Baran - 1999
Directed by Majid Majidi
Young Lateef (Hossein Abedini) discovers that the new Afghan laborer at the construction site where he works is actually a woman disguised as a man struggling to support her family. Upon learning this, Lateef becomes infatuated with her and does all in his power to help her survive, even at the cost of his own well-being.
Color, 1 hour 36 minutes, Farsi/Dari
Firouzan Rank # 7
|Mohammad Amir Naji||Memar|
|Director of Photography||Mohammad Davoudi|
|Sound Recordist||Yadollah Najafi|
|Production Designer||Behzad Kezzazi|
|Sound Mixer||Mohammad Reza Delpaak|
Lateef (Hossein Abedini) starts his work day by picking up bread for the construction workers.
Questioning the wisdom of letting his boss and care-taker hold on to his wages.
Lateef discovers that the new Afghani worker, "Rahmat" (Zahra Bahrami) is actually a girl.
A new found curiosity in "Rahmat."
Watching "Rahmat" feed the pigeons.
Searching for the Afghani girl after she must leave the construction job.
The Afghani girl struggles at her new job.
A smile of thanks.
Looking down at the footprint.
A last reminder of Baran.
By David Lipfert Offoffoff.com
Recent events have given the lone Iranian film in this year's New York Film Festival lineup added relevance. While "Baran" is essentially a boy-meets-girl flick, the situation of Afghani refugees in Iran is no less central. Their undocumented status means they can get only the lowest-paying jobs, such as the unskilled slots at mushrooming construction sites in well-heeled North Tehran. Mix them with another hard-up group, ethnic-Turkish workers from northwest Iran, and combustion is guaranteed.
As building-site gopher, wise guy Lateef (Hossein Abedini) runs errands and makes tea for the other workers. He never misses a chance to shoot off his mouth and then jump in for a quick fight. Things change when Rahmat (Zahra Bahrami) shows up to replace injured father Najaf. Continued
By A.O. Scott The New York Times
According to a note that appears on-screen at the beginning of "Baran," 1.4 million refugees from Afghanistan are living in Iran. In the months since the film was completed, that number has most likely increased greatly, and the fate of the Afghans who have fled 20 years of war and deprivation has become suddenly and unexpectedly relevant to American movie audiences. Our lives and theirs, separated by geographical distance, cultural differences and almost unimaginable material disparities, seem much closer now than they might have a month ago. Continued
By Jeffrey M. Anderson Combustible Celluloid
If you've only seen one Iranian film, odds are that it was directed by Majid Majidi. While not exactly mainstream, his films come with a pre-packaged sweetness that greater Iranian directors like Abbas Kiarostami and Mohsen Makhmalbaf eschew in favor of shining brilliance. And the distributor Miramax can sniff out this sweetness like a dog can smell treats.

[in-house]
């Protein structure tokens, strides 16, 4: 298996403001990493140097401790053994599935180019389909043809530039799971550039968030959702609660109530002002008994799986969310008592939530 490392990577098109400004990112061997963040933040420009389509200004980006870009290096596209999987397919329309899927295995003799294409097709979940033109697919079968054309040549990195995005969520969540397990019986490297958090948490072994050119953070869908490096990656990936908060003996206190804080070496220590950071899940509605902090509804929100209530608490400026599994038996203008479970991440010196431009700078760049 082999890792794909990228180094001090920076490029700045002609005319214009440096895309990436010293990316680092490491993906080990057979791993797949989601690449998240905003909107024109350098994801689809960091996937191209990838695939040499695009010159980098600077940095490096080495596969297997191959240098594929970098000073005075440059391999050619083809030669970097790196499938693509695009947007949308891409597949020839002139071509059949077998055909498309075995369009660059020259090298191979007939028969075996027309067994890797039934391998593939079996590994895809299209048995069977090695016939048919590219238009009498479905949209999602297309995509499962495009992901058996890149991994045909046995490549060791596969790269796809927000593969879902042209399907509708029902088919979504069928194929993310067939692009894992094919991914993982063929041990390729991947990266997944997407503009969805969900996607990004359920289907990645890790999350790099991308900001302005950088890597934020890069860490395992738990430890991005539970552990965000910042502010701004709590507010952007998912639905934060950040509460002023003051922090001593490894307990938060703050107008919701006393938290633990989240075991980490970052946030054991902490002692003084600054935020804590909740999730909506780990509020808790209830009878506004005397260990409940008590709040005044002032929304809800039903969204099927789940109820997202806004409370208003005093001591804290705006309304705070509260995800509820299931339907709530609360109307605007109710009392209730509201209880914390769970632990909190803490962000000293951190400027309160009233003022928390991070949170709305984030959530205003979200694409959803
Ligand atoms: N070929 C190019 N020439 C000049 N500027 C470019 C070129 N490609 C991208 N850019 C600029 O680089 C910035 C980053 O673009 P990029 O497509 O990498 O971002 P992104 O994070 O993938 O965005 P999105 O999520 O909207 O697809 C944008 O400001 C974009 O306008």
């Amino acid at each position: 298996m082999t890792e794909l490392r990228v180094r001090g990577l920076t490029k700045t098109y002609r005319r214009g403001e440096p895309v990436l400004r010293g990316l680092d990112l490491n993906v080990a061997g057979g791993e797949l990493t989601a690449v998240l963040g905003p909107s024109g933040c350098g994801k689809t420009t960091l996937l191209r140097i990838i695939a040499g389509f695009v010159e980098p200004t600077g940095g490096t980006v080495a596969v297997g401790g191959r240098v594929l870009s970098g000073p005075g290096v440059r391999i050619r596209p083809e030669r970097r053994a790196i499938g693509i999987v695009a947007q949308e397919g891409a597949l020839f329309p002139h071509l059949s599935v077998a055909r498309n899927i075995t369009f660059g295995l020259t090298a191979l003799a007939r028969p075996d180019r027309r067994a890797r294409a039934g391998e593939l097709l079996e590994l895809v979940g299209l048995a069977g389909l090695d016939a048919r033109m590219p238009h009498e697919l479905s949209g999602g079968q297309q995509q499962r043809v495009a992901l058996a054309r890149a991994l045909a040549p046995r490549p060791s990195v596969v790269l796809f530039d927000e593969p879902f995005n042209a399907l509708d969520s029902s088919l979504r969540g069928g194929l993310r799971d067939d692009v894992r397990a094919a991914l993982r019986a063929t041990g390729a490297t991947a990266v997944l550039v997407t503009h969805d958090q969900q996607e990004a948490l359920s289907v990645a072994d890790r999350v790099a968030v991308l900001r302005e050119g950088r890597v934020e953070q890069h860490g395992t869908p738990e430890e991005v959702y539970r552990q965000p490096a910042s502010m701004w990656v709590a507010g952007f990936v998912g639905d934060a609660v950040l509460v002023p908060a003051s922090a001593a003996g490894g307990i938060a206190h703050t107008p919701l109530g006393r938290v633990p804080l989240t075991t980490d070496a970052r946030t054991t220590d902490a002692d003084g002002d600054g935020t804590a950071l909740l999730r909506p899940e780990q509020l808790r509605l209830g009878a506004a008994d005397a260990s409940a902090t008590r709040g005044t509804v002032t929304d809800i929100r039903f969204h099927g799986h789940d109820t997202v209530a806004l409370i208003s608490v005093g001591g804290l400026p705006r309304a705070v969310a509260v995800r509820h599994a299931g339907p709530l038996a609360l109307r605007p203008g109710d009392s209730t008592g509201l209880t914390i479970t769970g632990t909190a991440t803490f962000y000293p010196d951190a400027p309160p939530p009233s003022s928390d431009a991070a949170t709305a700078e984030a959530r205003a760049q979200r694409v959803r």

Majidi directed the first Oscar-nominated Iranian film, "Children of Heaven," which is a very good film about a boy racing to win a pair of shoes. His follow-up, the awkward "The Color of Paradise," is probably the worst of the 20 or so Iranian films I've seen to date. It concerns a blind boy and his overbearing father. Continued
By Peter Rainer New York Magazine
The Iranian director Majid Majidi, who made "The Color of Paradise," has a marvelous eye for composition, yet the suffering in his films, and there's plenty of it, never seems picturesque. His new film, "Baran," is about Lateef (Hossein Abedini), an Iranian laborer on a construction site who develops an unspoken ardor for Baran (Zahra Bahrami), an illegal Afghan immigrant trying to pass as a boy in order to support her family. It's an elliptical tragedy in which the fate of its characters takes on a larger significance while never losing its intimacy. When the girl turns away from Iran and goes behind her burka, we are watching not just the donning of a garment but the closing-down of a life.
By David Ng Images Journal
"Baran" is set in Iran and follows a teenaged construction worker named Lateef (Hossein Abedini). Lateef if is Iranian, as are most of the workers who toil daily at what must be a large suburban office building but whose dank, crumbling walls more closely resemble the remnants of an air raid. Among the workers are a few Afghans. Because of their illegal status, the Afghans must hide whenever government inspectors call, which happens quite often, sending the site manager, a gruff but soft-hearted man named Memar, into fits of hysterics as he corals his motley work force from one hiding place to another. Memar himself is of undetermined ethnicity (he speaks both Farsi and Turkish), which does nothing to ingratiate him with Lateef, who already suspects him of embezzling the workers’ salary. Lateef and Memar fight constantly. There are undeniable racial overtones in their scuffles but director/writer Majid Majidi tends to diffuse the tension with comedy and the results are amusing but watered down. Just about the only retribution Lateef suffers is being relegated to the post of kitchen boy. Continued
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